Due to its significant reliance on water, the beer industry is perhaps as directly affected by the potential impacts of climate change as any industry. Current projections maintain greenhouse gases could cause a 27% increase in global land surface affected by severe drought within the century, and that the demand for water may surpass global supply by 2030.
As the largest beer company in the world, Anheuser-Busch InBev (AB InBev) is sensitive to any impacts to their raw materials and supply chain. Water is of particular concern. Their reliance on clean and abundant water is best illustrated by the fact that seven barrels of water are needed to produce one barrel of beer. Outside of the brewery, the net water footprint – which is the amount of water required to produce one liter of beer – reveals scale of the issue. Roughly 90% of the water footprint of beer production can be attributed to the agricultural supply chain that produces these raw materials. Additionally, the agriculture supply chain accounts for 33% of the carbon emissions in a North American produced beer. Consequently, AB InBev is not only affected by the impacts of climate change, but also contributes to its causes.
AB InBev’s Response to Climate Change
AB InBev readily acknowledges the long-term impact that climate change will have on their supply chain. In their 2016 Annual Report, the company identified that decreased water quality and quantity would cause increased production costs and lower capacity.
Short Term Plans
AB InBev has several projects ongoing that that will contribute to water sustainability and a decreased carbon footprint from energy use. Refrigeration is a contributor to the company’s carbon footprint, and this past year 96% of their refrigeration purchases were eco-friendly units.
AB InBev will also continue to reduce is carbon footprint through efficiencies in packaging. They have reduced packaging weights by 126,800 tons since 2012. A specific illustration of this is demonstrated by the innovative reduction of Stella Artois bottle weight by 7%. In addition to packaging improvements, AB InBev has lowered waste through recycling initiatives that reduced waste sent to landfills by 26% this past year.
These short-term efficiencies will continue to be improved to further reduce the carbon footprint.
Long Term Plans
AB InBev’s plans to reduce its water footprint has two areas of focus. One, they plan to increase their plants’ efficiencies. This has been a coordinated effort for several years, and they reduced their global usage to 3.17 hectoliters of water per hectoliter of production during this past year. Two, they have partnered with non-governmental organizations, such as The Nature Conservatory, to launch initiatives to improve water quality and availability in the communities where AB InBev is located.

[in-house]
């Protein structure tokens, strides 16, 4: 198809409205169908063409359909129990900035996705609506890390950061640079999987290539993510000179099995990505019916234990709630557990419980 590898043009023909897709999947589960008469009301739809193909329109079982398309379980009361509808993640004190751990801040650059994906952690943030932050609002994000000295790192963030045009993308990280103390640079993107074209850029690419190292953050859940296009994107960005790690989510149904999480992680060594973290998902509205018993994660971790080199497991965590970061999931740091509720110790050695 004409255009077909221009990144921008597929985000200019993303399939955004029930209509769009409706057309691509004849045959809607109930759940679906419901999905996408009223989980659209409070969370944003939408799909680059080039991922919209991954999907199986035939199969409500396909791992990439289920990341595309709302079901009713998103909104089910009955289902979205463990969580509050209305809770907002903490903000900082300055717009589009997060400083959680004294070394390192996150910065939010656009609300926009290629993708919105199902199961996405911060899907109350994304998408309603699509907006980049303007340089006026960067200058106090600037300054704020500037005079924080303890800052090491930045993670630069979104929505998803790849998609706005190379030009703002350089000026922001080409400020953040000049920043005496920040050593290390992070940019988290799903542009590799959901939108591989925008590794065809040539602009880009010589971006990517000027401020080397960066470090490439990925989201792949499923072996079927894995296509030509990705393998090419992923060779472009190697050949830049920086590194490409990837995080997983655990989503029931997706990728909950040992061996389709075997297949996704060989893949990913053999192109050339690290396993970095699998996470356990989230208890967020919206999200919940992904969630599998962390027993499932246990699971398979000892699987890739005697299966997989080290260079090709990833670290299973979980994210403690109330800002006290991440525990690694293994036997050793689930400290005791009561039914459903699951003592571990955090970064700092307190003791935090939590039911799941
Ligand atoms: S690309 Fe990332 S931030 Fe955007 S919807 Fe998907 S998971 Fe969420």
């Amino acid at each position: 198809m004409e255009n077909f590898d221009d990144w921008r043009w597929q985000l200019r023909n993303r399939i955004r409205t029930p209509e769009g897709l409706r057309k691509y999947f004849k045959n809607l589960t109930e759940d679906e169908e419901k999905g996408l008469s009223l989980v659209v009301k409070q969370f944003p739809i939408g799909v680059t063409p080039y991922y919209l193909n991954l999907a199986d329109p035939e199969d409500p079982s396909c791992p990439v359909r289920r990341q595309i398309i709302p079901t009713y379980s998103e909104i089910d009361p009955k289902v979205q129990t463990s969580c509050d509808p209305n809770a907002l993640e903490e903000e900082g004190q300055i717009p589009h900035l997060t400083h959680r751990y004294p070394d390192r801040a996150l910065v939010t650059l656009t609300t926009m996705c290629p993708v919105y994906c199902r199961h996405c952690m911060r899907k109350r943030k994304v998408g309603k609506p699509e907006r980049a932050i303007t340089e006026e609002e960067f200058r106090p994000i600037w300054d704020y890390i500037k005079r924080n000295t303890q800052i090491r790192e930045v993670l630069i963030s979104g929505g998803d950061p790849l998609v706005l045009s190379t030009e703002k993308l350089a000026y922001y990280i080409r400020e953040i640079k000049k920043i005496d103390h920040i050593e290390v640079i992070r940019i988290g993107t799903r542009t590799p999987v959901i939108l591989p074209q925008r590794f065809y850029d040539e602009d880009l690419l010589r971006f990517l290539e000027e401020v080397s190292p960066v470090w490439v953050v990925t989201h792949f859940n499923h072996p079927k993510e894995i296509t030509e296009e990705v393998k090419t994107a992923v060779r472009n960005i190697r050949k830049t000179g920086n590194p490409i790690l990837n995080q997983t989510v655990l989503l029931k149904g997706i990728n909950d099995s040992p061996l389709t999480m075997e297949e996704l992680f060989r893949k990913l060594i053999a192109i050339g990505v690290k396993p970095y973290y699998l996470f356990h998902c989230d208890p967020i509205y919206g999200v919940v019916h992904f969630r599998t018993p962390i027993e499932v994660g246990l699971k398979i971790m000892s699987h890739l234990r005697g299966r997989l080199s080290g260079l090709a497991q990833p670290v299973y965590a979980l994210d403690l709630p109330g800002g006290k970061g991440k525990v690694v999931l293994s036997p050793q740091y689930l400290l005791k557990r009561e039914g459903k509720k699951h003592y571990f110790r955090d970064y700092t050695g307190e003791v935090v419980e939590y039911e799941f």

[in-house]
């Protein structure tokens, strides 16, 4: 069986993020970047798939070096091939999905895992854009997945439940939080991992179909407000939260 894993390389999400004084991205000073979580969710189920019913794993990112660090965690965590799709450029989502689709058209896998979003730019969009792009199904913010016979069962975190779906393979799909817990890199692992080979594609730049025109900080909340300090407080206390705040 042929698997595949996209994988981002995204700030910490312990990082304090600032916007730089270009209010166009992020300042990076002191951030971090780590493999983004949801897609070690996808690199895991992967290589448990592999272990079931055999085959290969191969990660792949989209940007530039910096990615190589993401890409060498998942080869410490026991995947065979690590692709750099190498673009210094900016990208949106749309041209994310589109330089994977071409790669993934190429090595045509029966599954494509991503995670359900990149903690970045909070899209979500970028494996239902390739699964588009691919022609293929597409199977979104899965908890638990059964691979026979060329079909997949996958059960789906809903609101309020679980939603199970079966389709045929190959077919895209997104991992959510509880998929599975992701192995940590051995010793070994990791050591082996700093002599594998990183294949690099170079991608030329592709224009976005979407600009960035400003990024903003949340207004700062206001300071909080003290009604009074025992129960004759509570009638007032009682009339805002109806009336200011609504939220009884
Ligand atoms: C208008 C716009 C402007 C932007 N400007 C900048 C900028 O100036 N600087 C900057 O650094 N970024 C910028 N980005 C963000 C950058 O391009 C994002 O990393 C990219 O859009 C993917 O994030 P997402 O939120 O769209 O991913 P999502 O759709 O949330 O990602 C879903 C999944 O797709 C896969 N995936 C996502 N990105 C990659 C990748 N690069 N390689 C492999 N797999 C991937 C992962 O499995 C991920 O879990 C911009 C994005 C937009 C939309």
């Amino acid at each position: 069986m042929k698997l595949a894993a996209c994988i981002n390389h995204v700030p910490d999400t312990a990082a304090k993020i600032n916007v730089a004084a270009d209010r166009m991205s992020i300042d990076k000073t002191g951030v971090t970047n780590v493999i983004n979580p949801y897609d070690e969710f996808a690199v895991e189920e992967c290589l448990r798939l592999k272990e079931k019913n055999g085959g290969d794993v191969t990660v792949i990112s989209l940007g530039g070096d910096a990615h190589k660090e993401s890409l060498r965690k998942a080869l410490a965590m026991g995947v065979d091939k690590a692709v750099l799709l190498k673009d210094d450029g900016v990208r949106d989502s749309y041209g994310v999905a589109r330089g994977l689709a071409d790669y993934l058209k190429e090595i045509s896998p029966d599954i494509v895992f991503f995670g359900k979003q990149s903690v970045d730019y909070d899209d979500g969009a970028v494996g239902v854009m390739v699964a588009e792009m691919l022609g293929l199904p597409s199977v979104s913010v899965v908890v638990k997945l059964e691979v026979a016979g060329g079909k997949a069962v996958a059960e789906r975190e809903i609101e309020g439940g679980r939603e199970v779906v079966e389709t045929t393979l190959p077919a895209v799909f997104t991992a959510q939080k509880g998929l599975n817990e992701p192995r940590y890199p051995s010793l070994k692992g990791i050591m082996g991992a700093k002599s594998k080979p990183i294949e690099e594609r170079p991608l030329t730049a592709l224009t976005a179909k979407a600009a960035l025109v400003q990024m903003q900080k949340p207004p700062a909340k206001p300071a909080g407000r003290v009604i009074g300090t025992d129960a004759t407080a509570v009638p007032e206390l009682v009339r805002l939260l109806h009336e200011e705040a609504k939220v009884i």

Last March AB InBev announced that it would obtain all its electricity from renewable sources by 2025. Two months ago, this commitment began to come to fruition as AB InBev signed a Power Purchasing Agreement with Enel Green Power to supply 50% of AB InBev’s electricity needs. This is enough to produce 20 billion cans of beer annually, and will substantially decrease their carbon footprint. Only 2% of the company’s electricity is currently supplied by renewable sources.
Recommendations for the Future
There are two areas in which AB InBev can help mitigate the effects of climate change on their supply chain and the planet. First, the company should continue to pursue regulatory and tax breaks for efforts that reduce their carbon footprint and water usage. This is especially relevant given the high number of countries in which they operate. Second, they should continue funding research not only on improved equipment technologies, but also on plant microbiome technology to make their crops more drought resistant.
Questions Going Forward
The main question going forward is how profitable can these climate change initiatives be for a publicly traded company. Will shareholders have a more short-term view and care less about charitable efforts to local communities if sales and profits drop?
 Rebecca Henderson, Sophus Reinert, Polina Dekhytyar, Amram Migdal, “Climate Change in 2017: Implications for Business,” HBS No. 9-317-032 (Boston: Harvard Business School Publishing, 2017), p. 4.
 David Edmunds, “Before the Taps Run Dry: Incentivizing Water Sustainability in America’s Craft Breweries,” George Washington Journal of Energy & Environmental Law (Spring 2016): 164. ABI/INFORM via ProQuest, accessed November 2017.
 Ben Cooper. “Sustainability in Beer: Part I – Looking Beyond the Brewery,” Just Drinks – Global News, February 18, 2013. ABI/INFORM via ProQuest, accessed November 2017.
 Anheuser-Busch InBev, 2016 Annual Report, p. 15, http://www.ab-inbev.com/content/dam/universaltemplate/ab-inbev/investors/reports-and-filings/annual-and-hy-reports/2017/03/AB%20InBev%20Annual%20Report%202016%20-%20Financial%20report.pdf, accessed November 2017.
 Anheuser-Busch InBev, “2016 Better World Report,” p. 19, http://www.ab-inbev.com/content/dam/universaltemplate/ab-inbev/BetterWorld2/reporting/better_world_report/ABInBev_2016BWR.pdf, accessed November 2017.
 Ibid., p. 19.
 Ibid., p. 15.
 Ibid., p. 15.
 “Anheuser-Busch and Enel Green Power Announce Renewable Energy Partnership”, Energy and Ecology Business, September 17, 2017, ABI/INFORM via ProQuest, accessed November 2017.